The more important the character, the more you should know about their history. Catalog all of this in your series bible.

From there, you should have a reasonably three-dimensional character, and then it's a matter of making them come alive for your reader through good description and dialogue.

But that will be easy. At that point, your character will be fighting their way onto the page.

Art: Portrait of a Woman, Female Figure by Georges Braque

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18. The last few months in books 4/19/15

Photo by me. I'm on Instagram here.
Remind me not to announce job changes on April Fool's Day.

But to circle back, yes, it's real that I'm now working for a hedge fund. I know! I'm hoping that blogging will pick up as I get used to my routine, but my new job will prevent me from being very active on social media during working hours. I'll still pre-schedule posts to appear midday, but I probably won't be tweeting until night. Even more than before, the best way to keep up with new posts is to subscribe via email.

It's been a while since I've done a link roundup, and I have quite a few to share! Let's get to it.

First and most importantly, a belated congrats to JSC for winning the Blog Bracket Challenge! One of these years I'm going to win this thing, but lord knows it's not going to be a year where Duke wins it all.

Big news on the fake review front as Amazon is taking legal action against three companies it accuses of selling fake reviews.

Julie Strauss-Gabel is a powerhouse editor who edits a slew of bestselling authors, including a guy named John Green, and her very honest edits make the whole thing work. The New York Times has a great profile of her.

I'm on the record urging everyone to stick mainly to said/asked dialogue tags because deviating is really distracting. Can you get away with varying it up? Yes, but sparingly, says Charlie Jane Anders in io9.

Further proof that writers are the best insulters, especially when they're insulting other writers.

Advice for young writers by Andrew Solomon, building off of Rainer Maria Rilke's classic Letters to a Young Poet (which if you haven't read, well, it's time).

Can you judge a book by a cover? Um. These Kindle cover disasters had better hope not.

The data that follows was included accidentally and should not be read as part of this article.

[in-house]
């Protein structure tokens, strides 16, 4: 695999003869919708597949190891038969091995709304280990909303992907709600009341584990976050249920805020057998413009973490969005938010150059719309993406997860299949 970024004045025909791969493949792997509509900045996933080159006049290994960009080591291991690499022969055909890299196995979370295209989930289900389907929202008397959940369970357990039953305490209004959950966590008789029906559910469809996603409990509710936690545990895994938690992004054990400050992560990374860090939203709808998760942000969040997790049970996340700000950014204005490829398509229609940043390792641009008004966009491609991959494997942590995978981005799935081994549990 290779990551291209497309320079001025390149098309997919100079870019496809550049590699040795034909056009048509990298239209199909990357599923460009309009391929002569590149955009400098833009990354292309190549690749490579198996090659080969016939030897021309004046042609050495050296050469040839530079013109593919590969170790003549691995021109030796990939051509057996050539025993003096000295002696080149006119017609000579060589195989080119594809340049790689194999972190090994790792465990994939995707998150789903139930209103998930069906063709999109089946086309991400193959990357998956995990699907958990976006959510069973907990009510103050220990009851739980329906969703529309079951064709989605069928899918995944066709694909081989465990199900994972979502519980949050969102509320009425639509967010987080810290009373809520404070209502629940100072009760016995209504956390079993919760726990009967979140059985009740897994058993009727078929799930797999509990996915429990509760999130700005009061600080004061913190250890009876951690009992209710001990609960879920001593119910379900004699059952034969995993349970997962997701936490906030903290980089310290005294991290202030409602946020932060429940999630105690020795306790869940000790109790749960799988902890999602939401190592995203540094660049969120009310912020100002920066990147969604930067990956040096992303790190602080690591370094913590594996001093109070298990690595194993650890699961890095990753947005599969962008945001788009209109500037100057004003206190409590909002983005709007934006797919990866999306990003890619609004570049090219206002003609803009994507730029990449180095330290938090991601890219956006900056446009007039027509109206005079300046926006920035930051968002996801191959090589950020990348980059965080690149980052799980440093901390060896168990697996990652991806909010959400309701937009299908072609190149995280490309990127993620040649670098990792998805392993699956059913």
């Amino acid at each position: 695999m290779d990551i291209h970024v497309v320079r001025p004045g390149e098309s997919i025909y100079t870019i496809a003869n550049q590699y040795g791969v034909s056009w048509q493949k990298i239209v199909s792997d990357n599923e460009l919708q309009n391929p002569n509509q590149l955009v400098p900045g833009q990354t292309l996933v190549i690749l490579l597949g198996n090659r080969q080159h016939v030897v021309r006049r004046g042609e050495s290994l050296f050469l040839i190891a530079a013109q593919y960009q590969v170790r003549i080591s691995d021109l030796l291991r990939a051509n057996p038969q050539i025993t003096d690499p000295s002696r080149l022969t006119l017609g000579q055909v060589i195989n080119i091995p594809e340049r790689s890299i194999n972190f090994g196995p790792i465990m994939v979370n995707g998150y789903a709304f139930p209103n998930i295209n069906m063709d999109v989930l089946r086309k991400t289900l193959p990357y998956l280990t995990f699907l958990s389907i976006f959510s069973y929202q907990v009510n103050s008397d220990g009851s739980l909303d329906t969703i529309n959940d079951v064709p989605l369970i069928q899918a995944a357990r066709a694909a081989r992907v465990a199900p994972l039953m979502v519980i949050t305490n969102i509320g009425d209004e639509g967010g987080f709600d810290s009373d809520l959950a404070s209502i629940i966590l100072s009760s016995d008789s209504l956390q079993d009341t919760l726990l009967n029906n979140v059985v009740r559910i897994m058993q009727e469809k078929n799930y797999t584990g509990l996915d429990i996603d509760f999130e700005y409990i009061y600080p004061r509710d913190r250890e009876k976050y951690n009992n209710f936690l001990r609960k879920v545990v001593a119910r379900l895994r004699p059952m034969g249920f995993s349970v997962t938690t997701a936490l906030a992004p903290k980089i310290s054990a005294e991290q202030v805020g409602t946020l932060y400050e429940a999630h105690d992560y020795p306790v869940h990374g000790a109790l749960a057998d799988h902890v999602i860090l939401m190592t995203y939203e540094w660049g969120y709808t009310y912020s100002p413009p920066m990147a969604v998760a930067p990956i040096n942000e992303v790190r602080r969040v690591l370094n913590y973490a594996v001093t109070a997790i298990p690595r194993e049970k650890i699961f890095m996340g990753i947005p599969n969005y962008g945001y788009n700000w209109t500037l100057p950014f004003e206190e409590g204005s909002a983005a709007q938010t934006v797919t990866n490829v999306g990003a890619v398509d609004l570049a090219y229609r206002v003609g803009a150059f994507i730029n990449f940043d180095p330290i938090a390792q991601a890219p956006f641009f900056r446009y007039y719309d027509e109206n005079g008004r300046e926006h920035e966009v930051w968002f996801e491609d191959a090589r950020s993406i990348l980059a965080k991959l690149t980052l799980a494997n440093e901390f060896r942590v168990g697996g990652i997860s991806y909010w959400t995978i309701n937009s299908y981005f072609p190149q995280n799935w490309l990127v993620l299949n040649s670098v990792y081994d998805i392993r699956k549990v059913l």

Why do some books become remembered as classics? There were two interesting articles about this phenomenon, one that looks at The Great Gatsby, and another that looks at posthumous fame more generally.

Steven Spielberg is going to direct a film adaptation of Ready Player One, which I'm extremely psyched about.

New York City literary pub crawl!

Superagent Jane Dystel writes about a way of thinking about nonfiction book proposals.

And finally, I love me some San Francisco, even better when it's edited to look like Batman's Gotham City. (via io9)

Have a great week!

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19. 7th Annual Blog Bracket Challenge!!

It's mid-March, and you know what that means. Our 7th blog bracket challenge!!

Who is the greatest literary bracket prognosticator of them all?

We'll see. I didn't watch a single game of basketball this year, so you'd better watch out for my picks.

As always, the winner of the Blog Bracket challenge will win a query critique or other agreed-upon prize.

Will it be you?

Here's how to enter:

1. Go to the front page of the ESPN tournament challenge: http://games.espn.go.com/tcmen/frontpage

2. Make your picks.

3. If you have an ESPN username and password from last year you can log in when you submit your picks, and you can also just click to rejoin the Bransford Blog Challenge. Otherwise you may need to create a new user ID and password. But don't worry, it's not onerous and you can decline to receive updates in case you're spam conscious.